Maine Cabin Master's Eco-Cabins
Tucked among mature pine and hemlocks, projecting out over the edge of Cobbossee Stream, the Wakefield Wildlife Sanctuary offers visitors an escape to nature in the Maine woods. While the setting feels remote, it is remarkably central to many of Maine’s most popular attractions. Recently renovated by Maine Cabin Masters, the eco-cabins are professionally and artfully crafted. The Cobbossee is famous for its fishing, and at more than sixty feet deep it makes for wonderful swimming and recreation. The cabins are self-service and require a short hike from the parking area (luggage cart provided).
This property is managed by the Kennebec Land Trust. They can be reached at firstname.lastname@example.org.
Occupancy: Up to 6
Bed: 2 Double
Bath: 1 w/composting toilet
- Water Access - Shared Dock
- Trail Access - To be completed Fall 2019
10% Discount to Kennebec Land Trust Members. Call KLT office for the code to be entered at checkout.
By signing the Rental Agreement, the guest agrees:
To leave the premises in the same order, state of repair, and cleanliness in which they were found; not to bring or keep pets; to depart by 10 a.m.; to leave the keys where they were found upon arrival; and not to exceed the maximum number of persons allowed for the sleeping accommodations provided. If more than the permitted number of persons is found occupying the unit, the Agreement may be immediately revoked. If an excessive cleanup of the unit is required, additional charges shall be levied against the guest. Such a determination will be made at the discretion of KLT. The guest is responsible for the conduct of their guests and visitors, and all terms apply to the visitors of the guest. KLT staff may inspect the premises at any time with reasonable notice.
- All properties are non-smoking.
- Occupancy numbers are strictly enforced. Do not exceed the maximum allowed number of occupants at a property. Occupancy limits include both day and overnight guests.
- No campers or other recreational vehicles are allowed at the property.
- Pets are prohibited.
- Guests must be twenty-one years of age or older to enter into a rental agreement.
There is a seven (7) night minimum for most advanced bookings during peak season (June 29 - October 31).
Damage Deposit: A $500 refundable damage deposit is due at the time the reservation. The Guest’s credit card will be pre-authorized,but not charged. The Owner may use, apply, retain or hold any part of the damage deposit for any damages or deficiencies, including those that occur in reletting the rented property. In the event that the Guest shall comply with all of the terms of this rental agreement, the deposit shall be refunded.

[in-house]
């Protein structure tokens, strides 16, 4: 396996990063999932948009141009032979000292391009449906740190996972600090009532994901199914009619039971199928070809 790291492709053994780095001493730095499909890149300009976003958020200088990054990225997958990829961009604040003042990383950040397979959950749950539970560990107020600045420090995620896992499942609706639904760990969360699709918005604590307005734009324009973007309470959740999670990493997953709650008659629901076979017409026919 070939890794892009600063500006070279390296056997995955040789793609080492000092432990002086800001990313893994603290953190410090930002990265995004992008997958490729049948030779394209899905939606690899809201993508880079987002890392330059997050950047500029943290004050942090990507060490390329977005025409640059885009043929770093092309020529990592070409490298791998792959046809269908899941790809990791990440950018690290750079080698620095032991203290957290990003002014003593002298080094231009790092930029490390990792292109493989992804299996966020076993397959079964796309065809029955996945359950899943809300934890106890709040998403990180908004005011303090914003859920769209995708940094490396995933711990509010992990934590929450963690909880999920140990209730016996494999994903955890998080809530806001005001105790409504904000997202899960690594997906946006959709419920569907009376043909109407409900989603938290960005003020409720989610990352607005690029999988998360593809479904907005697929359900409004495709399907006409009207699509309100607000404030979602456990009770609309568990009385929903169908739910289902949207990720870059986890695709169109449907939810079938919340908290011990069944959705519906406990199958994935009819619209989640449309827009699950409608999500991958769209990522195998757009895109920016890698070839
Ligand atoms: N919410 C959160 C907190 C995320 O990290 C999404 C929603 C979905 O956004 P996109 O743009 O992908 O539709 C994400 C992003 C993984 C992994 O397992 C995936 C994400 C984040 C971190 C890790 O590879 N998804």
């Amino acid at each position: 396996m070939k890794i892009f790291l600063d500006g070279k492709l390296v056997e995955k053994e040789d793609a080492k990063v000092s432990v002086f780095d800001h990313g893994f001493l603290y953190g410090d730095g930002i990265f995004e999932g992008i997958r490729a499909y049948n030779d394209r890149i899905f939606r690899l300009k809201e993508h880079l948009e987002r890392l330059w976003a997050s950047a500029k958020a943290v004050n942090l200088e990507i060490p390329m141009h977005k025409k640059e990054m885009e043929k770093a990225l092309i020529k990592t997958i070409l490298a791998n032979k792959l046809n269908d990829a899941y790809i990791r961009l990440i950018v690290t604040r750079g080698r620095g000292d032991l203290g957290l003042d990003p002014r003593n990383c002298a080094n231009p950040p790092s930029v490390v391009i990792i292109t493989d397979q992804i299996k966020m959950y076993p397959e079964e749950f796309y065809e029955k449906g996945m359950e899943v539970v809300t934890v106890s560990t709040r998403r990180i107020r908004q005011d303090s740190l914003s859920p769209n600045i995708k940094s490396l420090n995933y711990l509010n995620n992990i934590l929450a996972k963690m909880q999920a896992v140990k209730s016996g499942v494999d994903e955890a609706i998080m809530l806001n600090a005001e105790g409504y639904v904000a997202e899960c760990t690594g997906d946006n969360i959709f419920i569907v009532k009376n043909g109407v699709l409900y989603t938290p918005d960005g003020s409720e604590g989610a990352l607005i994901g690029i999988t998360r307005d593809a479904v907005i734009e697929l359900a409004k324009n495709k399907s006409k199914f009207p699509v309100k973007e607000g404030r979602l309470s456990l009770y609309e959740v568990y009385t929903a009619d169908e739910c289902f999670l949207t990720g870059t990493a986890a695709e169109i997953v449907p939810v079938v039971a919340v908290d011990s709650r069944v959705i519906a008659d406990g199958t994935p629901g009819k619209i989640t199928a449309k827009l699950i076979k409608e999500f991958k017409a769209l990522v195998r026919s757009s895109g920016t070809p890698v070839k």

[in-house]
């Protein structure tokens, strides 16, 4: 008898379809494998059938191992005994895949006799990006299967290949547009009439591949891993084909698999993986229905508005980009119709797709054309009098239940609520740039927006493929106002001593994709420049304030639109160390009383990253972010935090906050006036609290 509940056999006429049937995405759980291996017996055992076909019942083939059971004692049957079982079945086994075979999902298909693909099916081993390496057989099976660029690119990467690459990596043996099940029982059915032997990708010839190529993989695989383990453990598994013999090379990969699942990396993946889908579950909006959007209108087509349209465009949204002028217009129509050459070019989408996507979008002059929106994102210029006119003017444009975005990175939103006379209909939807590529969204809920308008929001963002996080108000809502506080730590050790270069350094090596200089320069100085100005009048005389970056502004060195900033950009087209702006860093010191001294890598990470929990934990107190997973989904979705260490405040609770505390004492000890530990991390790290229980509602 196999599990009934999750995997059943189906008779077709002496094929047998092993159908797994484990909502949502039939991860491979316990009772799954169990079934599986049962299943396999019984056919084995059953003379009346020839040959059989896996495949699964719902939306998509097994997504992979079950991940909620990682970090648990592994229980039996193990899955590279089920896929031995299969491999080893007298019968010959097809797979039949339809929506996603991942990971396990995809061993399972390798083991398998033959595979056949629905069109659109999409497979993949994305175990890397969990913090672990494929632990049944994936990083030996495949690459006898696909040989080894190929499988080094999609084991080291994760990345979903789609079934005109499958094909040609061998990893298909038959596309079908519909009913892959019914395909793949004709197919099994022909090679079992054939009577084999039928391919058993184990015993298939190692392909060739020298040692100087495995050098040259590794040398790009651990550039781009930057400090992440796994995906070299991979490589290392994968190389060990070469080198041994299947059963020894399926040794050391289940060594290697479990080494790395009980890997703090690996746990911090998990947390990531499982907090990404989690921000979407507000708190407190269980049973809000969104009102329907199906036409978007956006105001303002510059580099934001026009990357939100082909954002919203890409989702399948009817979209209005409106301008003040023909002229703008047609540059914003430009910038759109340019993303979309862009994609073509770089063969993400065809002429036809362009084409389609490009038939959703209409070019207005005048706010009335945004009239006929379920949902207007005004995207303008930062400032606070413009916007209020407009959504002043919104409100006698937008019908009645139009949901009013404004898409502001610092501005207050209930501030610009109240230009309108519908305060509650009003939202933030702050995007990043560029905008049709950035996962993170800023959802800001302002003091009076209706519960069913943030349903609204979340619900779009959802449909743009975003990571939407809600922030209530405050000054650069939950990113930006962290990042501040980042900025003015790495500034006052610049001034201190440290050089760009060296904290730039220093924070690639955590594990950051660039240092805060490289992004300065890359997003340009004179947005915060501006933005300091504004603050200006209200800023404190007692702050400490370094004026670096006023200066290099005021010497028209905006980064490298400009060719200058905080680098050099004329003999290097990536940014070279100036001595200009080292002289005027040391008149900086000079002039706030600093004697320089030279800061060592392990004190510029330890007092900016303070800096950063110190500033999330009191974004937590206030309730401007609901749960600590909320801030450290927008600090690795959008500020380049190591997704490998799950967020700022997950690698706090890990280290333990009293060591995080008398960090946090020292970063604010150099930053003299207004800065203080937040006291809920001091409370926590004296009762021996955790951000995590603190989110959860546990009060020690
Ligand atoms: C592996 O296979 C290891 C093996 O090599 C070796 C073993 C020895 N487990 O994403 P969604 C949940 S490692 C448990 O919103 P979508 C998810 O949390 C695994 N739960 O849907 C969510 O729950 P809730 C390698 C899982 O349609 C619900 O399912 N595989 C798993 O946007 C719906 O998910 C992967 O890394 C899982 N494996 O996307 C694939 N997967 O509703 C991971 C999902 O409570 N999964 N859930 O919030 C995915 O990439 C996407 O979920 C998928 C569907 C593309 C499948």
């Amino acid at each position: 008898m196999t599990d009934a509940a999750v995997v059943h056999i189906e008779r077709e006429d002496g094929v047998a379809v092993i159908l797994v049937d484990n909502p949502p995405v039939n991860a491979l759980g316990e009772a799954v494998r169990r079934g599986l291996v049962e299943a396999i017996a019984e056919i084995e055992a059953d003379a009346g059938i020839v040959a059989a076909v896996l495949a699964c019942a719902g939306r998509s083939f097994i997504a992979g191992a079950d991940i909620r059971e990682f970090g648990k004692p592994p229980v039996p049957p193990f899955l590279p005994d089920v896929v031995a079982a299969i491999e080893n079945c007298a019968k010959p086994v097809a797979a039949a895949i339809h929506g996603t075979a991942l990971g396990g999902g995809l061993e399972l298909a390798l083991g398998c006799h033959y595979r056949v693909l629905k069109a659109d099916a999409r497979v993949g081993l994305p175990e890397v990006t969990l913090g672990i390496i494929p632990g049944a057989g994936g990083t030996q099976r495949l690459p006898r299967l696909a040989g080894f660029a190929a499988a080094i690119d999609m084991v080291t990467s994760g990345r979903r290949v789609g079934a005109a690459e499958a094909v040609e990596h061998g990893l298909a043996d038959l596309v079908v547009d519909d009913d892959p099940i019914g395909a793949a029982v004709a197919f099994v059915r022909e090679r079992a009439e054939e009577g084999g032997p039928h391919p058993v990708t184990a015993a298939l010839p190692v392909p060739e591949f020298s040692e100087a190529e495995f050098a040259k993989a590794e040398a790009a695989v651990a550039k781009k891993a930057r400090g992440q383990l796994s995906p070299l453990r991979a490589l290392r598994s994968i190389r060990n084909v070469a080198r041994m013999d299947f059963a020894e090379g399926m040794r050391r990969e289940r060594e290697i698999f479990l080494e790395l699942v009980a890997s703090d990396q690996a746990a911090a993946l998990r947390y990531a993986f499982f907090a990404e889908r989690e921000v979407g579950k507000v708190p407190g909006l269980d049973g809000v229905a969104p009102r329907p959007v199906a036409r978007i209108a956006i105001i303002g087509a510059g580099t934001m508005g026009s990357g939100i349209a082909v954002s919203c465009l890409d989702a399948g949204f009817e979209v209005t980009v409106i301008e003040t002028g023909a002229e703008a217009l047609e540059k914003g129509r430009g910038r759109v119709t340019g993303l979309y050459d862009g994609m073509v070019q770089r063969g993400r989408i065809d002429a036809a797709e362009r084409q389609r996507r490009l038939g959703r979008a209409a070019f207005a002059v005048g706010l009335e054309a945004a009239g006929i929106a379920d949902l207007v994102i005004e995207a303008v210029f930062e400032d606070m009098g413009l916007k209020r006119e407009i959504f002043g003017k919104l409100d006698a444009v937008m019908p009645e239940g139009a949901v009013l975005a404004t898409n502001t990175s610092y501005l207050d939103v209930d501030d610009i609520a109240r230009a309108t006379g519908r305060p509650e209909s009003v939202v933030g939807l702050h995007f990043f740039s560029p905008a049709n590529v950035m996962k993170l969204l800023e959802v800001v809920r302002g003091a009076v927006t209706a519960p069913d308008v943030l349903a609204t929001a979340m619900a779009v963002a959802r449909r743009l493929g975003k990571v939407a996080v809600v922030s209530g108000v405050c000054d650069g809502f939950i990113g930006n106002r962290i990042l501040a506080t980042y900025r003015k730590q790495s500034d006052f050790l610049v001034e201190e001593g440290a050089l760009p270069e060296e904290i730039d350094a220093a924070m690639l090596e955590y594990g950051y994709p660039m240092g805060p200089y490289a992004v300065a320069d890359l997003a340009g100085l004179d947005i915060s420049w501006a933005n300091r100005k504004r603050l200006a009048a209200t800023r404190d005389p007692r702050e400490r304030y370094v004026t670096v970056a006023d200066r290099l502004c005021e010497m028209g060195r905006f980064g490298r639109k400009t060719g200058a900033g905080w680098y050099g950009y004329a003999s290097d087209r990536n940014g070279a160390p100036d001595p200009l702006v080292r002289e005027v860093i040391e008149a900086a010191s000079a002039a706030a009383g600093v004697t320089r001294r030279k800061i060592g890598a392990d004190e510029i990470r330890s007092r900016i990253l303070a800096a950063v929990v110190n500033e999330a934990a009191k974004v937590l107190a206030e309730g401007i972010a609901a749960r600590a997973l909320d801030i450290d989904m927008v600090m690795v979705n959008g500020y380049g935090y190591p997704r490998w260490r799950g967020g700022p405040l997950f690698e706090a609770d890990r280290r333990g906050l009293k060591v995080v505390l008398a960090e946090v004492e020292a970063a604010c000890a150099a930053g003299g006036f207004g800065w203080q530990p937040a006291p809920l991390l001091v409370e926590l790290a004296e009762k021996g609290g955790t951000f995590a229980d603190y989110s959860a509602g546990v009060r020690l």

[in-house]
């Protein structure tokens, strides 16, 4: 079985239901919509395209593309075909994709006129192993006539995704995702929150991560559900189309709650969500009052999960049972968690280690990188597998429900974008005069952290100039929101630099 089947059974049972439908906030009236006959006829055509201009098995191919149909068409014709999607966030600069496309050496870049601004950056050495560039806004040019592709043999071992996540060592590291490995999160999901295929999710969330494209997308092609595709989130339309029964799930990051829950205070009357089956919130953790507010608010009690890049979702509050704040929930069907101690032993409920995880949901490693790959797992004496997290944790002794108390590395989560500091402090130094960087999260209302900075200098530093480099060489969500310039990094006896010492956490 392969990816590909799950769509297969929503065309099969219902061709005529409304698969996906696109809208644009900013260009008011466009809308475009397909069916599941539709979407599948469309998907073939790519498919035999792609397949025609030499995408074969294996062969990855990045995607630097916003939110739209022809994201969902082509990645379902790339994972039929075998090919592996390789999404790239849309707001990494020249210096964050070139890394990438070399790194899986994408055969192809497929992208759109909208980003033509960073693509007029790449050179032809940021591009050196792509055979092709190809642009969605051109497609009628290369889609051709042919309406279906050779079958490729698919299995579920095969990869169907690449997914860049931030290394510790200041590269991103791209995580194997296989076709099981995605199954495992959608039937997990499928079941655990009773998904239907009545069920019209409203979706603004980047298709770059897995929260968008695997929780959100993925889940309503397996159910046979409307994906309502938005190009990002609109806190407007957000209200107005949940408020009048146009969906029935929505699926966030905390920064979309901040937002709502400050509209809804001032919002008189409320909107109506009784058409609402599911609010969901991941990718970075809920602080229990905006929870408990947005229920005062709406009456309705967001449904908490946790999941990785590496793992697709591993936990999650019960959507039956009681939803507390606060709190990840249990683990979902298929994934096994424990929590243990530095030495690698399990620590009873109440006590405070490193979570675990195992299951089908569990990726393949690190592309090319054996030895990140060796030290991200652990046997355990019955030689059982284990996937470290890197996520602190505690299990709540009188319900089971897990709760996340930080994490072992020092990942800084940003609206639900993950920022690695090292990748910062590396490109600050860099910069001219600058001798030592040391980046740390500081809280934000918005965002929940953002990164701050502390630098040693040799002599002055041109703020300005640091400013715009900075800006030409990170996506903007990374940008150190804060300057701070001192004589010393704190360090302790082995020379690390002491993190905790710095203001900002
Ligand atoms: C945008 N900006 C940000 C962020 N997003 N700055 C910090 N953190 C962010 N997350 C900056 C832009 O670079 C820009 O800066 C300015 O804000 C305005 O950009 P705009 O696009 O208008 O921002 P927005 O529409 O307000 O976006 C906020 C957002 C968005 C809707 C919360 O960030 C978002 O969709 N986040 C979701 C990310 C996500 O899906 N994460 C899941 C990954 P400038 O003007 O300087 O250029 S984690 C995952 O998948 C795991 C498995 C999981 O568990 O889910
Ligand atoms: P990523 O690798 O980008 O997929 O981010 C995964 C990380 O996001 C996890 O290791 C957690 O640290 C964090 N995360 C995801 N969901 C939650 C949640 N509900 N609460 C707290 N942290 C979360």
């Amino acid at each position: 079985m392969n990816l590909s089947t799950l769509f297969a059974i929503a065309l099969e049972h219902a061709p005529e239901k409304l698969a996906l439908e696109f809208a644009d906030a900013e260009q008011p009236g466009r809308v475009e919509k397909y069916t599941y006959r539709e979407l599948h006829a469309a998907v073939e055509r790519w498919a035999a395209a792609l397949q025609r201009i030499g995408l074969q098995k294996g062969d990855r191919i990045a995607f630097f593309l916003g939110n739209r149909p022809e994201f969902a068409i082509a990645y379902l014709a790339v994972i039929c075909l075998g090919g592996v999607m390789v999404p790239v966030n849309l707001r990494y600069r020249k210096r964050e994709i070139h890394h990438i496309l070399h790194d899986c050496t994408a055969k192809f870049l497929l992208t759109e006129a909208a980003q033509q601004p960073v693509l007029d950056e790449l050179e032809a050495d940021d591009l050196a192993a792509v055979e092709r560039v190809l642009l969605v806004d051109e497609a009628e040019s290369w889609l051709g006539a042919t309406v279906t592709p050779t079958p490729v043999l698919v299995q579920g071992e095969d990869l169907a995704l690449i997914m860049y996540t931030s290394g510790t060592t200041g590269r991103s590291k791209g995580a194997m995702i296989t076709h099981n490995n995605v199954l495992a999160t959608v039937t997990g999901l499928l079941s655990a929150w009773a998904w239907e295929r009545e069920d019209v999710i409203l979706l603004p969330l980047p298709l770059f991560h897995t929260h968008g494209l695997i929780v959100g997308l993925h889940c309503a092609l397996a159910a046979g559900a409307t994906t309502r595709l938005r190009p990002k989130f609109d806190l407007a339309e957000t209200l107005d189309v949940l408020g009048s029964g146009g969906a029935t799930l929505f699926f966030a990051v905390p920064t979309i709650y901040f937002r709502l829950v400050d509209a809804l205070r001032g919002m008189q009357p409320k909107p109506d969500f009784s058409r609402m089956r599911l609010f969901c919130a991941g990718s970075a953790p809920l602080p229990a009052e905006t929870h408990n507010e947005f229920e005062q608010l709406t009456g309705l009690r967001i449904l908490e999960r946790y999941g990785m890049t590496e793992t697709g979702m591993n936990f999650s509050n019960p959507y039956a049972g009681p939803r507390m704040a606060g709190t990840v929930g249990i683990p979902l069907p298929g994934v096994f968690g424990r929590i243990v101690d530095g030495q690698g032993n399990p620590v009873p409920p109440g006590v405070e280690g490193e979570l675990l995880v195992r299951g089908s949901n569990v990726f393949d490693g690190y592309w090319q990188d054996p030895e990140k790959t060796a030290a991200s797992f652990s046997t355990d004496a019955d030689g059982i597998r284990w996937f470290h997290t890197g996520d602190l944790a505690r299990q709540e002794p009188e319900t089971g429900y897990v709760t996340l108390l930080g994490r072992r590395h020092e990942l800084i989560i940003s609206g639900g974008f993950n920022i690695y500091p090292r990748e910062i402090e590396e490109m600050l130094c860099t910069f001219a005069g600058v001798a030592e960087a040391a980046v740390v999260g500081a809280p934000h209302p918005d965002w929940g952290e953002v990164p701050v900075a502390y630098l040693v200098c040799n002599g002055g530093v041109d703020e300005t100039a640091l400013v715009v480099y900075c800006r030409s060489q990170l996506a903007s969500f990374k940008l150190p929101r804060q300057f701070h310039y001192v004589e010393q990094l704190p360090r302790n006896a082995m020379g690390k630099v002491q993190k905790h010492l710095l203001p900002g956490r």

Cancellation Fee: A 95% refund will be provided if Guest cancels 90 days prior to the reservation start date. In all other cases, Guest shall forfeit the entire rental fee paid to Owner pursuant to this agreement.
The occupancy limit stated on the Rental Agreement and the listing sheet may not be exceeded without the express written permission of KLT. No campers or motor homes can be parked on the rental property for the purpose of adding extra sleeping space.
Smoking is not permitted anywhere on the property.
The cabins are equipped with furniture and basic furnishings such as pots, pans, dishes, and flatware. Guests may not rearrange the furniture.
No dogs, cats, or other animals may be kept in or upon the premises without KLT's written consent. Service dogs are permitted.
Guests should leave the property neat and tidy, with the dishes and cookware clean, the floors swept, and trash/recyclables removed from the property.
All items in the cabins are furnished by the Kennebec Land Trust and should be left in good working order. In the case of malfunction of the equipment, KLT will use its best efforts to arrange for timely repairs.
Guests shall not maintain sound systems which are clearly audible from neighboring residences or cottages and shall not conduct or permit activities which shall constitute a disturbance of the peace to such neighboring properties.
Use of fireworks of any sort is prohibited on the premises.
Guest shall not harass, injure or molest wildlife in, on or about the premises. Absolutely no hunting is permitted on the premises.